Self-publishing update — December promotion and sales

December Promotional Activities

My promotional activities, like other responsibilities in my life, went the way of the abandoned during December as I recovered from laparoscopic removal of my gallbladder, and prepared for Christmas and overnight visits from our children for the week of Christmas. Fortunately I had signed up for the Indie Book Blast that carried me through the month.

A book review by Stephanie Cowart on the blog Your Need to Read came through on December 20th. The post did not receive many comments, so I don’t know how many people read that blog or saw that particular post. But it got my book title out on the web with a few more links back and forth. That always helps with the search engines.

Featured Promotional Activity – Indie Book Blast

I still have mixed feelings about the Indie Book Blast. I paid $50 to participate at a slight upgrade (Minimum cost was $25. The upgrade supposedly got me better publicity in some way. I really had no way to follow it.) When the Book Blast kicked off, I got barraged by emails from other participating authors and I received a rudimentary education in Kindle book rankings.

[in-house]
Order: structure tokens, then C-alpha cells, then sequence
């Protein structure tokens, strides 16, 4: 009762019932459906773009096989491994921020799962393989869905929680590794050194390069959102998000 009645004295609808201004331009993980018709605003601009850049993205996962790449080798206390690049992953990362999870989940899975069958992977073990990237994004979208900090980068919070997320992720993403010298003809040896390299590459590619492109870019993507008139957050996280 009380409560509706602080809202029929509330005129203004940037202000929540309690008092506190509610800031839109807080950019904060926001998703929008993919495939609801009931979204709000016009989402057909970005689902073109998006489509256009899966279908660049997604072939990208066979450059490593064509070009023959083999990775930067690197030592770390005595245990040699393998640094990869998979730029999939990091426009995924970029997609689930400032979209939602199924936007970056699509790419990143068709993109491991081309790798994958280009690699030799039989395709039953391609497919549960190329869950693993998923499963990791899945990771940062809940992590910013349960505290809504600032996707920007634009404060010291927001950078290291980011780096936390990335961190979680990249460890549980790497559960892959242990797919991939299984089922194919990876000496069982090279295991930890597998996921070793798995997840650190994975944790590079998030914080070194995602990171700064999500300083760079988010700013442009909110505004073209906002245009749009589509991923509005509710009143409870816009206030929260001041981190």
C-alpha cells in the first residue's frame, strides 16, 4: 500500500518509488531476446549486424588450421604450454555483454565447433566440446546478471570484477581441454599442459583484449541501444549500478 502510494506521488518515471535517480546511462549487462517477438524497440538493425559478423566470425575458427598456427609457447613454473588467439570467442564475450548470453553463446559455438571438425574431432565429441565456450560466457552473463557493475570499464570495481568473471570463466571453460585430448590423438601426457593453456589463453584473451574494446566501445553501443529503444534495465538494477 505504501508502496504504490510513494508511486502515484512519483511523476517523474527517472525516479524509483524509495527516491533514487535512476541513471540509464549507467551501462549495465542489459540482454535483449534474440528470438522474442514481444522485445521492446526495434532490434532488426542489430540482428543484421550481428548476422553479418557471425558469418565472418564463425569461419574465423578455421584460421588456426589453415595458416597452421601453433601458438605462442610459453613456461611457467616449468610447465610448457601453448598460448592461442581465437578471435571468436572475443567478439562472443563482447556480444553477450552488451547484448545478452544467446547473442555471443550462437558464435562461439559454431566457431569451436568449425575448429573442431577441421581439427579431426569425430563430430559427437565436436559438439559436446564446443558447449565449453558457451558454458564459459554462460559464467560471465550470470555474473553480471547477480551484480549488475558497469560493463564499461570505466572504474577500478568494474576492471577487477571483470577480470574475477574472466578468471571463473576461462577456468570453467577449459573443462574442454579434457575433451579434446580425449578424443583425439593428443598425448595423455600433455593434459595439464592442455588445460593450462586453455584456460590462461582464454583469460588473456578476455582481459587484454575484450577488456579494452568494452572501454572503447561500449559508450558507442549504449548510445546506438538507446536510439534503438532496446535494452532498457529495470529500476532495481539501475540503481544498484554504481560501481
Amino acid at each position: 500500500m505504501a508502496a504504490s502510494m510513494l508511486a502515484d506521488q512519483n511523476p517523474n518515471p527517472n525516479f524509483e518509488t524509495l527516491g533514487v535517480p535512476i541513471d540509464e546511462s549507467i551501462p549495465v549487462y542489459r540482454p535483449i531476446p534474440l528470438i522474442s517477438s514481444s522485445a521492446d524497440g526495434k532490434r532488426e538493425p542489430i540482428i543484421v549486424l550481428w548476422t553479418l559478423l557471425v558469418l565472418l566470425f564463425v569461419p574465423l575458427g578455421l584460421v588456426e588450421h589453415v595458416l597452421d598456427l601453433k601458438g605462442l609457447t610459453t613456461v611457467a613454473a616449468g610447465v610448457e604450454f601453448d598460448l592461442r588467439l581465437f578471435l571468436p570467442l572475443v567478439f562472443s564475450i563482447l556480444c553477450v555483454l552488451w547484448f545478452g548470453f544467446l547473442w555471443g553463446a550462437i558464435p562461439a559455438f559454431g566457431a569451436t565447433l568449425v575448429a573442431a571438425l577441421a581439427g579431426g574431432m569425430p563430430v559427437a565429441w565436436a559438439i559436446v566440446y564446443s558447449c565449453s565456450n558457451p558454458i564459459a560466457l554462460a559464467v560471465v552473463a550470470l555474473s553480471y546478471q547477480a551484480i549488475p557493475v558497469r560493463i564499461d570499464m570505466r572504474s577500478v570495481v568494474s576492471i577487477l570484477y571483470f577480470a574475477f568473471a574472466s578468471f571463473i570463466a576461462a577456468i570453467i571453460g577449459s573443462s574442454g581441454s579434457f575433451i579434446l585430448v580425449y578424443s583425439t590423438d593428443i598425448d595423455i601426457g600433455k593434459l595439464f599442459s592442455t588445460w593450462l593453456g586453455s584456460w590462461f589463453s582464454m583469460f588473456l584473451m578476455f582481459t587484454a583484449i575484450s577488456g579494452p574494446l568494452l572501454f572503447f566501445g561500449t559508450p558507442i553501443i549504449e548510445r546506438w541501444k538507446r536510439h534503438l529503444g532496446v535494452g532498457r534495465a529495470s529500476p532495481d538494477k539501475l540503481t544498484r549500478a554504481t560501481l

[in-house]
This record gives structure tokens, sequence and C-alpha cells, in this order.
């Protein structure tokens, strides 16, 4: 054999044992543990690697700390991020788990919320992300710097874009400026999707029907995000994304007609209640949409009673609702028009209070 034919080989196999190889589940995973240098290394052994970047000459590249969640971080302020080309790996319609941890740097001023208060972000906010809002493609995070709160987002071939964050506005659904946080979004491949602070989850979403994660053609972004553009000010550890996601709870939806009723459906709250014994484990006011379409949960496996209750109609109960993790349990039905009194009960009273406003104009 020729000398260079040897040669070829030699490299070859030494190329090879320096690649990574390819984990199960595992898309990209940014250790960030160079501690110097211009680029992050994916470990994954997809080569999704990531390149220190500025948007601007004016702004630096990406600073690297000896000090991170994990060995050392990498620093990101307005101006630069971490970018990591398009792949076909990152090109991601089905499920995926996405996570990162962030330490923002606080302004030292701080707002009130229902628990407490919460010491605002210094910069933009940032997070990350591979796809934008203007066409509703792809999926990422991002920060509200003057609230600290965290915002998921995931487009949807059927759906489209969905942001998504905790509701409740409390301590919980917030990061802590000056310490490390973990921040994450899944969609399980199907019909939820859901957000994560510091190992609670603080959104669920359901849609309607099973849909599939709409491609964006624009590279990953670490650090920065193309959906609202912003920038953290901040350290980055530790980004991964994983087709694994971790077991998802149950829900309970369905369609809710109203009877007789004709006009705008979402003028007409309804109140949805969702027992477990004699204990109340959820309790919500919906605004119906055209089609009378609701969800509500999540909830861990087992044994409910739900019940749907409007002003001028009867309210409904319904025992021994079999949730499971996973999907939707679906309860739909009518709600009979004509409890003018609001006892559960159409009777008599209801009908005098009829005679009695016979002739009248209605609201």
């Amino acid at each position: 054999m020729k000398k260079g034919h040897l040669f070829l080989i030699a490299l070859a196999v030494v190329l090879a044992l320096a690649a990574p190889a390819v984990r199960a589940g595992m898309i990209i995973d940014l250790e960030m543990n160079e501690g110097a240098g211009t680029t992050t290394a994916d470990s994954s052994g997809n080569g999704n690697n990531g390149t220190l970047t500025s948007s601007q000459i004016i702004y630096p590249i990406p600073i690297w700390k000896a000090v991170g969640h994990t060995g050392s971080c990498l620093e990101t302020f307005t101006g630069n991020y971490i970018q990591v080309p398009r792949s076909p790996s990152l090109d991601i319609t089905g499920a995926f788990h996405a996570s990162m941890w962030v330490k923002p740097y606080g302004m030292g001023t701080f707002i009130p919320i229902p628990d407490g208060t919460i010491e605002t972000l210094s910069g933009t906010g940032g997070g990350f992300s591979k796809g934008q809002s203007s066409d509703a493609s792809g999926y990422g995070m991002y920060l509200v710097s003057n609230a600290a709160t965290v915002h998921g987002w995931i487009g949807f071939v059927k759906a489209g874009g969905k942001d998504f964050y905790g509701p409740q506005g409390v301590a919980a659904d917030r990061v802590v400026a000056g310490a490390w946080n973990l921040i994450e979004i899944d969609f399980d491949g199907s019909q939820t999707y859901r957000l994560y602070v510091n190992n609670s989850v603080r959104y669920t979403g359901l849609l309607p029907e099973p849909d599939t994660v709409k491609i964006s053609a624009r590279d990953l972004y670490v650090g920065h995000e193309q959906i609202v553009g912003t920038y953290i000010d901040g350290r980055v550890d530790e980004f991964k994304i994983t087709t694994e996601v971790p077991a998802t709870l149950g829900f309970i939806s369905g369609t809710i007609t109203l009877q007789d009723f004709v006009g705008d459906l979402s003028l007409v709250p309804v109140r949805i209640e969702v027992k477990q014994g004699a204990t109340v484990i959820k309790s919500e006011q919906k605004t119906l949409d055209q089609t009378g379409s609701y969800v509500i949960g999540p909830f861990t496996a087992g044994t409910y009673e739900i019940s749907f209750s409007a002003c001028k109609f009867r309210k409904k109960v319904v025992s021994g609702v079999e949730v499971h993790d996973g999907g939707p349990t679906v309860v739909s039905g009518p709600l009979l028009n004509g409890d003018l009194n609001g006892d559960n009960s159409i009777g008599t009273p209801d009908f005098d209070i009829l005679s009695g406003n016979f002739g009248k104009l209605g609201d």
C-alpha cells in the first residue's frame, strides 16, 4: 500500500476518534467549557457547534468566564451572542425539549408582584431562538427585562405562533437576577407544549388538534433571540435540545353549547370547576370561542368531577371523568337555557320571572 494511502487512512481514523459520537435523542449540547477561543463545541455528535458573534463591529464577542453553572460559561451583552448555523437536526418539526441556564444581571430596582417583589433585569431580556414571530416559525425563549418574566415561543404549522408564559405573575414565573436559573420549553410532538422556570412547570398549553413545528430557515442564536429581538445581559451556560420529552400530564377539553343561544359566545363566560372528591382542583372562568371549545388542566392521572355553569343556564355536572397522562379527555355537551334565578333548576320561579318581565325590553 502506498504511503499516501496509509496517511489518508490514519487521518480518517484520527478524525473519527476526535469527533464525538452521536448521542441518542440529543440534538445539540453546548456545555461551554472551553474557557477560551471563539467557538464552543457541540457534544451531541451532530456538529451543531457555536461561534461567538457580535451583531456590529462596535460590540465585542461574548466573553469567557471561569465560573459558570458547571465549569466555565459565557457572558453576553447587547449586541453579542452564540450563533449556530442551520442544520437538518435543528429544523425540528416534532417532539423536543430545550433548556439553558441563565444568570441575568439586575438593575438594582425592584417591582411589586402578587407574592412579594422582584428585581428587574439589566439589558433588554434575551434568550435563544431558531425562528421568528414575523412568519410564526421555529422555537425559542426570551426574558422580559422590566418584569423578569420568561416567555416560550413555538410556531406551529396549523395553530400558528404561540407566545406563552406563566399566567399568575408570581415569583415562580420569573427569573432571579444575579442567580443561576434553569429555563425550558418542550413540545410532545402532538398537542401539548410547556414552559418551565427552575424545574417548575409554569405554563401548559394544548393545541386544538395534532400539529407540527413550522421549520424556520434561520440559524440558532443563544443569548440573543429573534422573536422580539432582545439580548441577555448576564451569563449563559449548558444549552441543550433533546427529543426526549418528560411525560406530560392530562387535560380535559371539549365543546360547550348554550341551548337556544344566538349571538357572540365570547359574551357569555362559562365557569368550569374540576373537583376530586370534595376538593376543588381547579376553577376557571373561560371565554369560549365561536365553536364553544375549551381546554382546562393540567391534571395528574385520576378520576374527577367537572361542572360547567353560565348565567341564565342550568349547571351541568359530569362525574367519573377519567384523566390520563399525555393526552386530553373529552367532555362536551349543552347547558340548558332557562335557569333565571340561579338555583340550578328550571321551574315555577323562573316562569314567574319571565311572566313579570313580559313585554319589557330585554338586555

Everybody participating wanted everybody else to go to their book page on Kindle and click the “Like” button, and then also click on the “tags” at the bottom of the page. The tags are book descriptors that authors (and readers) can apply to the books. These help the search engines find your book. It was a crazy few days trying to keep up with all that. At first I tried to comply, but quickly got disillusioned. Many authors, more than you might imagine, are writing YA paranormal fiction, horror and other types of books I likely would never glance at twice on a book shelf. They’re just not my preferred genre. I felt like I was compromising my integrity by clicking “like” on these books, and that it was disingenuous to “tag” something I hadn’t read. Also, somehow people were blindly tagging my book and I ended up with a “christian fiction” tag and multiple “kindle” tags. The whole scramble to improve a book’s ratings artificially this way really rubbed me the wrong way. I stopped participating and just discarded the emails.

I did learn about the importance of having readers “like” and “tag” my book, however. And I looked at my Amazon best-seller ratings for the first time. Everybody was worried about their ranking. But I have to tell you, I’m not even in the ballpark, let alone the game. In fact I may not even be on the same continent.

I’m not worried about it. This morning, my print book ranks 1,083,088 and my Kindle rank is 159,693. Low numbers like being in the top 100 are good. Authors were keeping tabs on this statistic to evaluate if they were going up or down in the market. I’m going to stick with watching my book sales numbers. Maybe I just don’t have the killer instinct for this. It’s a jungle out here.